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(parent to child) Sure, it starts with having your own phone. But soon you're on 4chan, playing the Knockout Game and recruiting other kids for ISIS.

Even worse, it leads to in-app purchases

Even worse, it leads to in-app purchases published on No Comments on Even worse, it leads to in-app purchases

Skim the media headlines, and there seem to be only two possibilities when it comes to parents, kids and technology. Either

  1. Parents should shield their kids from all screens until the age of 30, lest they become distracted, lazy and incapable of forming memories more complex than a 140-character message. Or,
  2. Learning to code will solve everything from youth homelessness to the mumps.

(Bonus points if you can find a writer whose byline has appeared under both kinds of headline.)

The myth of the Family Tech MarketMy wife Alexandra Samuel has studied the way parents tackle their kids’ relationship with technology over several years now. Her two-year study of more than 10,000 North American parents has some fascinating findings that she covered at South by Southwest, in a session dubbed The Myth of the Family Tech Market.

Alex has found that parents tend to fall into one of three broad groups: limiters, who try to minimize their kids’ use of technology; enablers, who give their kids more or less free rein when it comes to screens and devices; and mentors, who take an active role in guiding their kids onto the Internet. (Here’s a handy overview.)

I drew seven new cartoons about parenting in the digital age for her presentation. Drawing is easy; digital parenting is hard &emdash; we’ve found it tremendously challenging with our own kids. Parents have to sift through mountains of wildly conflicting opinions, suggestions, warnings and prescriptions. And there are plenty of people ready to condemn you loudly and publicly for whatever technology choices you end up making.

So I hope it’s clear these cartoons are meant with a lot of love. Parents are making hard choices every day based on incomplete information, being pulled in eighty different directions by people trying to sell them a product, a service or an ideology… and we’re expected to do it with confidence and certainty.

The truth is, confidence is in scarce supply and certainty is just plain dangerous. We’re all stumbling through this, and a little compassion and mutual respect around conflicting choices will go a long way.

(grandfather to dad, who is using a tablet while his daughter plays on the floor) In my day, if you wanted to be emotionally unavailable to your children, you did it the old-fashioned way - with a good book or a newspaper.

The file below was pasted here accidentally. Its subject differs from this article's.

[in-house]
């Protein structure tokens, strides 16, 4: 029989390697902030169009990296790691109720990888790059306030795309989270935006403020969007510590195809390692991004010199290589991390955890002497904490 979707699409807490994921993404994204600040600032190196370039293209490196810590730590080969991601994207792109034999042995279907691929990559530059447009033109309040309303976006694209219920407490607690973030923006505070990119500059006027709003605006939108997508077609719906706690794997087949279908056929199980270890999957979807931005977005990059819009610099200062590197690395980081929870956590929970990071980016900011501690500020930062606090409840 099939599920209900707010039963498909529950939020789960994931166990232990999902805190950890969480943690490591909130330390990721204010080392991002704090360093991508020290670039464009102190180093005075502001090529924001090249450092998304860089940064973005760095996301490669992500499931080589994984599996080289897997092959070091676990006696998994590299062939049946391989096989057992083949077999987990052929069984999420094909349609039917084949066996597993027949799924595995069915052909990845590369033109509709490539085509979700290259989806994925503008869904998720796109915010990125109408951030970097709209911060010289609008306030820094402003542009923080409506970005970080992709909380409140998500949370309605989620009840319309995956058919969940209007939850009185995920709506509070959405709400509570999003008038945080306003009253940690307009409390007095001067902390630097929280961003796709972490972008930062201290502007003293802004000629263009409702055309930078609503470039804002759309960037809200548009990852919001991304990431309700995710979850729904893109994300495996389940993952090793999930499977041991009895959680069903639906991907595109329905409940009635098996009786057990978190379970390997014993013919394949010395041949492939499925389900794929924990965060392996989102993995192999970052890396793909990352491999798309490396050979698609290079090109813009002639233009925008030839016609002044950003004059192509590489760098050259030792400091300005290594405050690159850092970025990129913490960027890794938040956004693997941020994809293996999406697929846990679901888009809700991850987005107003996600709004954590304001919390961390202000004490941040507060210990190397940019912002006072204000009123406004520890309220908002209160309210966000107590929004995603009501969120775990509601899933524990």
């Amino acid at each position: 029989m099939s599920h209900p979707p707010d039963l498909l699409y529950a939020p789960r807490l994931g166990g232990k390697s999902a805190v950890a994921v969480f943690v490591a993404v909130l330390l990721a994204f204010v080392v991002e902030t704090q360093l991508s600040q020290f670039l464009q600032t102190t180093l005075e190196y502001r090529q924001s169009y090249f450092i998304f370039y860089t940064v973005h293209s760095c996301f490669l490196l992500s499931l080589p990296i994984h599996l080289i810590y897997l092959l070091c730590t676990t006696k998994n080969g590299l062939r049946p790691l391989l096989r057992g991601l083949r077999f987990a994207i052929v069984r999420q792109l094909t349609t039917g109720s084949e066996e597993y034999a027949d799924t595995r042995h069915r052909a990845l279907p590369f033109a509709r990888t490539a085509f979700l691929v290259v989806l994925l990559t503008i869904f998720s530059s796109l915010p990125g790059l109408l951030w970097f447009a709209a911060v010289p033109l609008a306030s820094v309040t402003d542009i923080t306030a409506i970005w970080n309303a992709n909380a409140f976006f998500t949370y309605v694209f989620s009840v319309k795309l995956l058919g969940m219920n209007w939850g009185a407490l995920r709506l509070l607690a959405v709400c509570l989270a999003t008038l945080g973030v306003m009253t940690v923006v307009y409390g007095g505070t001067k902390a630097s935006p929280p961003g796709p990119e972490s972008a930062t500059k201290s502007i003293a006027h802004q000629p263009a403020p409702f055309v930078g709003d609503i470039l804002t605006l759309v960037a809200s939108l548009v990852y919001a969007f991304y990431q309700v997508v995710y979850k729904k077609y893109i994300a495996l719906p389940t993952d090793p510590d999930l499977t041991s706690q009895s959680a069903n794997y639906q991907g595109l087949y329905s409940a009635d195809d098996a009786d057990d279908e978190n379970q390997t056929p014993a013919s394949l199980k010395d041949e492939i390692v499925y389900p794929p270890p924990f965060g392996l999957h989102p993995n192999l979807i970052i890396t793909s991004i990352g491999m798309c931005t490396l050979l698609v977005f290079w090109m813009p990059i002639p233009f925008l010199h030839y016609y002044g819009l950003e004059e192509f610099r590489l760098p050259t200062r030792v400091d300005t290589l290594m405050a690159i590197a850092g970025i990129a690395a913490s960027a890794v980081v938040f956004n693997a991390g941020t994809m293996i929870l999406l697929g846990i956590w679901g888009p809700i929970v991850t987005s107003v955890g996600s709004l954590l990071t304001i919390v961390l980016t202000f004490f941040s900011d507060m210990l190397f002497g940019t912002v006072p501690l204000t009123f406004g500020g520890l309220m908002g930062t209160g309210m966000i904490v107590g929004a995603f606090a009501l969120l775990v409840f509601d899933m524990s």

Your childhood is important to us. Please remain on the line, and a parent will be with you shortly.

Your childhood is important to us. Please remain on the line, and a parent will be with you shortly. published on No Comments on Your childhood is important to us. Please remain on the line, and a parent will be with you shortly.

I see a lot of parent-shaming going on over mobile devices. The narrative goes that we’re updating Facebook, playing Candy Crush or seeing who’s checked out our fake Tinder profiles that we created just to salve our egos, except it’s backfired horribly and confirmed every fear we ever had about our own attractiveness (no? just me, huh?) — and meanwhile our children are tugging our pantlegs and whimpering “But daddy, dinnertime was seven hours ago. I’m sooooo hungry and the guinea pig’s starting to smell really tasty.”

I have moments I’m not especially proud of. But I also have a memory of my own parents and, loving though they were, they had their own ways to lower the Cone of Silence.

See, when it comes to child-ignoring technology, digital devices are strictly the new neglected kids on the block. As a parent, I represent a proud tradition of burying your nose in whatever’s handy: crosswords, the newspaper (“But honey, I hate sports!” “Shh! And don’t look up — you’ll make eye contact, and then we’re screwed!”), television, novels, the undersides of jalopies, papal bulls or cave paintings. (“Aw, that sabre-tooth tiger wants cheezburger.”)

It’s not all self-indulgence; sanity demands some alone time, and kids do need to learn a little emotional self-reliance.

But there’s a price to pay. While I’m writing this, I can’t help but think of how much I wish I was with my kids right now – joking with them, enjoying their laughter, loving each others’ company. I forget the moments of exasperation, the stress, the need to be alone with my thoughts now and then. (That’s one reason why parent-shaming works: it’s a reminder of the opportunity cost of everything we do, and it preys on our tendency to look at that opportunity cost in only one direction.)

The issue, as with so many things, is striking a balance. And being, if not comfortable, then at least at peace with knowing that means some frustration for everyone.

Also, putting a good child-proof lock on the guinea pig’s cage.